It has been a challenging year for Frank and Karen Kolbaba, the husband and wife who operate 4 KID’s Charity, an organization that works year-round to help children in need. Karen suffered a stroke in February, which has limited the couple’s time to benefit children and families who are facing difficult situations. On Friday, The Fran Haasch Law Group will host a Christmas Toy Drive, and all contributions will be given to 4 KID’s Charity.
The toy drive will take place from noon to 6 p.m. at Haasch’s office at 1275 Nebraska Avenue in Palm Harbor. Food and refreshments will be served, Santa will be on hand and families can see a fire engine from the Palm Harbor Fire Department and have their photo taken with an antique fire truck provided by a private collector.
Toys from the event will be distributed to children at CASA (Community Action Stops Abuse), selected families of students who attend Largo Middle School and a Pinellas County police department.
4 KID’s Charity stands for Kids in Difficult Situations. The 501(c)(3) organization supports children who face wide range of special needs; such as military families in crisis, children facing abuse, mental health issues and poverty.
“We are hoping to get a dramatic response and an abundance of contributions at the Toy Drive and all the way up to Christmas to help make it a happier holiday for the children and families in need,” Frank Kolbaba said.
It marks the sixth year that The Fran Haasch Law Group has hosted a Christmas toy drive. Haasch has long been inspired to help the community because of the remarkable story of her father, Werner Haasch.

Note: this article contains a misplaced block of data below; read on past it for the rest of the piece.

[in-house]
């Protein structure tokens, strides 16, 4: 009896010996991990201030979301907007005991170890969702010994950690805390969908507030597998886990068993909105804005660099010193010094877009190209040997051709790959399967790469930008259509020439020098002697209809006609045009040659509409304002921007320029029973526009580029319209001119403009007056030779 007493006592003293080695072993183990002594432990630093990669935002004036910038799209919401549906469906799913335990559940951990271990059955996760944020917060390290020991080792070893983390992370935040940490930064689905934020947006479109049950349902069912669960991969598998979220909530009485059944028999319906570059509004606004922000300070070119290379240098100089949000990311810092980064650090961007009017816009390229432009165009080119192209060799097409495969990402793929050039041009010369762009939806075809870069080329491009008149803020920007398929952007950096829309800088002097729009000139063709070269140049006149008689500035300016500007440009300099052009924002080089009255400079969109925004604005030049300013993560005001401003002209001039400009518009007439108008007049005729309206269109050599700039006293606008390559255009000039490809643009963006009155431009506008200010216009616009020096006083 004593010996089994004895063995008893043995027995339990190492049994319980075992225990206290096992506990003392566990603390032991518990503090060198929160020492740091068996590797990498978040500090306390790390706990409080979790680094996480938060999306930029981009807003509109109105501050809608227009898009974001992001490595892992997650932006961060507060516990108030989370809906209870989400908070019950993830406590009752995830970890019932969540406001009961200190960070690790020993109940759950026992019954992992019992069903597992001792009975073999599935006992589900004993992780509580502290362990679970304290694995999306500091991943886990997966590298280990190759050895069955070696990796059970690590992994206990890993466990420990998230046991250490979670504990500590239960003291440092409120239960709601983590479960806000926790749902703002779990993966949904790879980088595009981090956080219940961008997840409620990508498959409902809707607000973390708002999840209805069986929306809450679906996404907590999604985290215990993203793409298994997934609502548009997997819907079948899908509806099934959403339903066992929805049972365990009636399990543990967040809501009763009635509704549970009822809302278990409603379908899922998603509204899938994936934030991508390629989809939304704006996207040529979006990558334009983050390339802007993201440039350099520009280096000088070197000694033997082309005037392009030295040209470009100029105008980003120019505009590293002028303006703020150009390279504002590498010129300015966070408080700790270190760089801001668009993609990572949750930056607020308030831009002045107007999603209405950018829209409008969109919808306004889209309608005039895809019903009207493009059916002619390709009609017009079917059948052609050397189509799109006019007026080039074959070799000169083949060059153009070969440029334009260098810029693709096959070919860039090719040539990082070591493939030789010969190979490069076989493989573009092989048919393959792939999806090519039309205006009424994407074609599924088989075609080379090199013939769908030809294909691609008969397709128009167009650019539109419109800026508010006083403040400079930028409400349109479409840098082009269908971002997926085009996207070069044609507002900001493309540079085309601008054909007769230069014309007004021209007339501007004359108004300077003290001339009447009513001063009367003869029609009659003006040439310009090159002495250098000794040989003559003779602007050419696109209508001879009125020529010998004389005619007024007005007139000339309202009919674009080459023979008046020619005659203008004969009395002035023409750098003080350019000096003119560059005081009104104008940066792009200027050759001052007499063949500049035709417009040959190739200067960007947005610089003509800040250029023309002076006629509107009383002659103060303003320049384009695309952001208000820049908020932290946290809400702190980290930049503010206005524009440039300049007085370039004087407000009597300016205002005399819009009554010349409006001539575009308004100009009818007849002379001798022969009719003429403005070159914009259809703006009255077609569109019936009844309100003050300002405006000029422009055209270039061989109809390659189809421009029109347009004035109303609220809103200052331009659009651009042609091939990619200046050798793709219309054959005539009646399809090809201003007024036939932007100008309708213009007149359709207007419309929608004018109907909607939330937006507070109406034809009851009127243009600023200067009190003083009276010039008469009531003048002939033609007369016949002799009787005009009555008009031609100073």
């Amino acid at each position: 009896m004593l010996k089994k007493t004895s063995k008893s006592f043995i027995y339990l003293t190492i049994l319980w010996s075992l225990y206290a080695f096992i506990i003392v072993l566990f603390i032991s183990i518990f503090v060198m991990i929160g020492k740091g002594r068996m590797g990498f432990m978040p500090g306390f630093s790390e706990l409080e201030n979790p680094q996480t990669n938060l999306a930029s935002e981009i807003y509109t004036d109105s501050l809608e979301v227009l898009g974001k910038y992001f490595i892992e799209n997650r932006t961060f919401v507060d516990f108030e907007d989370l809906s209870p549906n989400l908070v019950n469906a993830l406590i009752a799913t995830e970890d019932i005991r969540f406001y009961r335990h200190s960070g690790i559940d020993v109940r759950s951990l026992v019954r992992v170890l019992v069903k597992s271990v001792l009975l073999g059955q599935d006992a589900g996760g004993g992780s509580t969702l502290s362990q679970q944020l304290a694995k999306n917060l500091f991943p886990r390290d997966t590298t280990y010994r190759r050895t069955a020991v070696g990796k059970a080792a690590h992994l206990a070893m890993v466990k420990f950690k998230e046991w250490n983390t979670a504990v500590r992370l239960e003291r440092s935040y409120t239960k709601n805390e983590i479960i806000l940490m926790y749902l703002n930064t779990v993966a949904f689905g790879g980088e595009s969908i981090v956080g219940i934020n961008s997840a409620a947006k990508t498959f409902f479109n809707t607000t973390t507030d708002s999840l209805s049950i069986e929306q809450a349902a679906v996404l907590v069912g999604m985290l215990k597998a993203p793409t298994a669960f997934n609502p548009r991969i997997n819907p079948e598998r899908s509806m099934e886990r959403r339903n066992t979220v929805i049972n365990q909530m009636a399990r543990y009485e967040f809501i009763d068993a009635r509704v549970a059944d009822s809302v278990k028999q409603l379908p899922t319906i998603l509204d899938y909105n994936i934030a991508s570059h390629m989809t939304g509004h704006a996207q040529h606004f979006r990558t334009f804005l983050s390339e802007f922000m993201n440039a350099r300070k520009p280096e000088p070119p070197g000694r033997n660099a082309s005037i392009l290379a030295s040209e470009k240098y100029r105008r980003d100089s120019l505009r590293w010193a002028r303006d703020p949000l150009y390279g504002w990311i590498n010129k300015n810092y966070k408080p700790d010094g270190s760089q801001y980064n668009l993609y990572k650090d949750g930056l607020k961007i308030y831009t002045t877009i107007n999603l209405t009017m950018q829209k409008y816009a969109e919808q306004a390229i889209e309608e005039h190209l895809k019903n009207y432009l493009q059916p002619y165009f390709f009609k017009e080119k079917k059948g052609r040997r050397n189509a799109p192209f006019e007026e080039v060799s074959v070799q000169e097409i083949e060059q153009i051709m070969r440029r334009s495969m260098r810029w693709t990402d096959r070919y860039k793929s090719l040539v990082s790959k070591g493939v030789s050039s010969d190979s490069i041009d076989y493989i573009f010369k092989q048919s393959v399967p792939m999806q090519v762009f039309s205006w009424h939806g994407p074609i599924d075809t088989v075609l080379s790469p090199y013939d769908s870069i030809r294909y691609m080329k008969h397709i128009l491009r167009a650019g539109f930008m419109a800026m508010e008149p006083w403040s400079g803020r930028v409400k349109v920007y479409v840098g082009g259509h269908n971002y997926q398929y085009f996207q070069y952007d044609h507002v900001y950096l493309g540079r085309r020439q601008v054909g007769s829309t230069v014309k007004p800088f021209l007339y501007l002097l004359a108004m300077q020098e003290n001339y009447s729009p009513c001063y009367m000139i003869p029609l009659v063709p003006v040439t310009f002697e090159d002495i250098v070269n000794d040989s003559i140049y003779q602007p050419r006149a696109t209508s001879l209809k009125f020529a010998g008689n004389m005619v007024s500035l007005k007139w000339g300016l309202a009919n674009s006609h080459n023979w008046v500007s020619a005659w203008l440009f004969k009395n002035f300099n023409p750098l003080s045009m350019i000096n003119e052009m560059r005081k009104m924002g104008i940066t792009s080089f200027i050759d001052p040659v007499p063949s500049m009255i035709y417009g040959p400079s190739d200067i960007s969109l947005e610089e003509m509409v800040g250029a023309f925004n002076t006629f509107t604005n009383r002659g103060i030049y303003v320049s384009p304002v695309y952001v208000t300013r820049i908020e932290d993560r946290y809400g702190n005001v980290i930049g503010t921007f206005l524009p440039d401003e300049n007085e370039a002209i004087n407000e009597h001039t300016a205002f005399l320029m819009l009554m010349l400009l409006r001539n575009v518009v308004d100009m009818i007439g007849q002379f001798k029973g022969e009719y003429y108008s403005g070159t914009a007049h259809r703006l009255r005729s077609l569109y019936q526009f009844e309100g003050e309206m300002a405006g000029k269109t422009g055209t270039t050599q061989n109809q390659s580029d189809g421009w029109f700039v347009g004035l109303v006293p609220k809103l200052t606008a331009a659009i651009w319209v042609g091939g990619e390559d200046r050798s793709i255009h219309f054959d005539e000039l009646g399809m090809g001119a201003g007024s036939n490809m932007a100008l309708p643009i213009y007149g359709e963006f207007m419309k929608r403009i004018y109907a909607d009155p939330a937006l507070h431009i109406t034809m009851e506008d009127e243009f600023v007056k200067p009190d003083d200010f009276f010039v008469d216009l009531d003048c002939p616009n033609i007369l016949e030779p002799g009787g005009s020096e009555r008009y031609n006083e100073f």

Werner Haasch lived in Germany with his parents at the end of World War II. In 1945, he was 6 when Polish soldiers knocked on the front door of his family’s farmhouse and given 20 minutes to leave. They walked 130 miles, and grass was their only food for three days. The family finally settled in another town in Germany but struggled to make ends meet.
“You had to beg for food,” Werner Haasch recalled in a TV interview. “You had to beg for everything. One time I was so hungry I ate some tulip bulbs which made me very sick, and I almost died because of it.”
In desperation, Werner’s mother (Fran’s grandmother) wrote to a longtime friend who had moved to the United States. She was unaware that the friend had died, but the post office forwarded the letter to Ernst and Marcella Radtke, who lived on a small dairy farm in Marion, Wisconsin. The Radtke’s were far from wealthy, but they were rich in generosity.
Though they had never met, the Radtke family mailed care packages to Werner Haasch’s family. The Radtke’s sent soap that was sometimes exchanged for food, and materials for clothes.
“They sent us coffee; they sent us Spam,” Werner Haasch said. “If they wouldn’t have done that, I probably wouldn’t be here today.”
The Haaschs and Radtkes have remained in contact over the years. Ernst Radtke died in 1963, but Werner Haasch met Marcella Radtke in Wisconsin before her death in 1985.
“I could only say thank you,” a tearful Werner Haasch said in the interview. “They came from heaven. I know there are still good people in this world.”
Fran Haasch smiles when she talks about the bond between families who were once strangers. It is why she feels compelled to be part of events like Friday’s Christmas toy drive.